Against Civilization—really?

One of the fundamental ideas of our life, it seems to me—so fundamental that it is not so much an idea as a given, just the water we swim in—is that civilization is a good thing. Built into the definition of the word as usually employed are “ improved,” “refined,” “more highly developed.” Even “more fully human.”

The trajectory from “primitive” to “civilized” defines the whole direction of things. Or so we have been taught.

Now, in reading up on the “paleo” diet, I see that it goes way beyond that current fad. According to “Against Civilization” (edited by John Zerzan), a collection of essays by some serious academics and thinkers, civilization is about the worse thing that ever happened to us.

According to one, The Holocaust was not, as I have always thought, a cautionary lapse in civilization but rather the result of civilization, its very culmination.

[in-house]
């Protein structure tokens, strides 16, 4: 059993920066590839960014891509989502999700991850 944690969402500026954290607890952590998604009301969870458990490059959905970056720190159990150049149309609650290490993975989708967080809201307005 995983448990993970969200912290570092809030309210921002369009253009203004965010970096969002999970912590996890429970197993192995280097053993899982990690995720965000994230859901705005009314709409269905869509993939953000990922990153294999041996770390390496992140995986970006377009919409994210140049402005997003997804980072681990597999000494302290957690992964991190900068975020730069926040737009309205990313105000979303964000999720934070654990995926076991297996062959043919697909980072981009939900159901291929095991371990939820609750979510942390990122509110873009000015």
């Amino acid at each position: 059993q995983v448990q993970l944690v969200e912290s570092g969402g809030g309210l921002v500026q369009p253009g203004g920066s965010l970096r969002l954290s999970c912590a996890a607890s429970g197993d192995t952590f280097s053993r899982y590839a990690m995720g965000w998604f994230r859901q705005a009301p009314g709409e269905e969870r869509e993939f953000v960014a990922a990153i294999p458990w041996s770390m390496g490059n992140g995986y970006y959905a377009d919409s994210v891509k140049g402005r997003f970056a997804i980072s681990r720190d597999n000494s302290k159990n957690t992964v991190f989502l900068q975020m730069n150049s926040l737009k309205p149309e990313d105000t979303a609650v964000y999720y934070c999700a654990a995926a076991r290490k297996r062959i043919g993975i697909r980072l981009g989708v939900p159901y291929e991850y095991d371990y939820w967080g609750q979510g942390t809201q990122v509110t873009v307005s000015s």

Agriculture, (aka the “neolithic revolution”), associated with the end of primitive hunter-gatherer tribes and the start of amenities such as cities and governments (and setting us on the road to pizza, smart phones, and the proliferation of micro-breweries), is the “Worst Mistake in the History of the Human Race.”

Contrary to what I’ve always been told, hunter-gatherers were better fed, bigger, healthier, and more long-lived than the specimens produced by agriculture.


I must say that for one who has always thought himself an independent thinker and something of a rebel against mainstream tendencies, it comes as a bit of a shock to discover how thoroughly, apparently, I’ve bought into the self-justifying ideology of civilization. I confess I have a hard time imagining life without anti-biotics, in which you lose a limb for a small infection. In which it is sawn off without benefit of anesthesia.

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